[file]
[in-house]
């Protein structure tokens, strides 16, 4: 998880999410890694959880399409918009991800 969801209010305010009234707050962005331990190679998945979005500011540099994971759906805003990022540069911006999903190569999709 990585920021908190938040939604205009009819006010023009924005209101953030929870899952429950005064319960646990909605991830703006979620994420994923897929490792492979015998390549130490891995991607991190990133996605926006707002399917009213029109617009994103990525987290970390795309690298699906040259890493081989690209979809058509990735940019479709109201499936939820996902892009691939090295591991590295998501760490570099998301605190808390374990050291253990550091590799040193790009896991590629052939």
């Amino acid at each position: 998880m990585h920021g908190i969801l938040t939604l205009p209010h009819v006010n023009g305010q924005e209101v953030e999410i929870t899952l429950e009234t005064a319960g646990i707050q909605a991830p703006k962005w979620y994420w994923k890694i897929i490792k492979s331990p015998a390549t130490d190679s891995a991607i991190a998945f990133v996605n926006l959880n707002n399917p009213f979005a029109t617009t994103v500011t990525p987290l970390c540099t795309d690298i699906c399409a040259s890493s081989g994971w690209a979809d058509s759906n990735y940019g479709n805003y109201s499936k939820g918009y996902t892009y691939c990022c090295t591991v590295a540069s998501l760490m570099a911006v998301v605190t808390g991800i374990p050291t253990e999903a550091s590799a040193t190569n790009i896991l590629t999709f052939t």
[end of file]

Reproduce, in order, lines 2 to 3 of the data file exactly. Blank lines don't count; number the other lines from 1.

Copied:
């Protein structure tokens, strides 16, 4: 998880999410890694959880399409918009991800 969801209010305010009234707050962005331990190679998945979005500011540099994971759906805003990022540069911006999903190569999709 990585920021908190938040939604205009009819006010023009924005209101953030929870899952429950005064319960646990909605991830703006979620994420994923897929490792492979015998390549130490891995991607991190990133996605926006707002399917009213029109617009994103990525987290970390795309690298699906040259890493081989690209979809058509990735940019479709109201499936939820996902892009691939090295591991590295998501760490570099998301605190808390374990050291253990550091590799040193790009896991590629052939």
């Amino acid at each position: 998880m990585h920021g908190i969801l938040t939604l205009p209010h009819v006010n023009g305010q924005e209101v953030e999410i929870t899952l429950e009234t005064a319960g646990i707050q909605a991830p703006k962005w979620y994420w994923k890694i897929i490792k492979s331990p015998a390549t130490d190679s891995a991607i991190a998945f990133v996605n926006l959880n707002n399917p009213f979005a029109t617009t994103v500011t990525p987290l970390c540099t795309d690298i699906c399409a040259s890493s081989g994971w690209a979809d058509s759906n990735y940019g479709n805003y109201s499936k939820g918009y996902t892009y691939c990022c090295t591991v590295a540069s998501l760490m570099a911006v998301v605190t808390g991800i374990p050291t253990e999903a550091s590799a040193t190569n790009i896991l590629t999709f052939t």